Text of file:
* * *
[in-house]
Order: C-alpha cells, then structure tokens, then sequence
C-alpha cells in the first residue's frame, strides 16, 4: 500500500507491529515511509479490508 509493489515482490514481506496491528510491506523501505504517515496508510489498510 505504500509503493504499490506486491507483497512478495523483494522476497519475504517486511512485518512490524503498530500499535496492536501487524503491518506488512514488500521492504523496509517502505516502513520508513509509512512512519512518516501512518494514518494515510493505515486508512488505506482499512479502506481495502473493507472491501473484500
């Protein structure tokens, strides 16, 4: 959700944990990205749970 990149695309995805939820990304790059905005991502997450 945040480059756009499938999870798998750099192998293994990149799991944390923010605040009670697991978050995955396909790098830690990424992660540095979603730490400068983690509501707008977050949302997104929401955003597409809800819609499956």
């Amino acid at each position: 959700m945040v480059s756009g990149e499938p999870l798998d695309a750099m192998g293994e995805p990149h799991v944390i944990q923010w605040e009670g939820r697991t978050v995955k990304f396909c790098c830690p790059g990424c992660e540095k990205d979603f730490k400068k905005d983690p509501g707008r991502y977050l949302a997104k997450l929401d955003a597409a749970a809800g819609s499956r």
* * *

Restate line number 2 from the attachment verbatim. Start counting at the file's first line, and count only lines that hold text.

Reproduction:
Order: C-alpha cells, then structure tokens, then sequence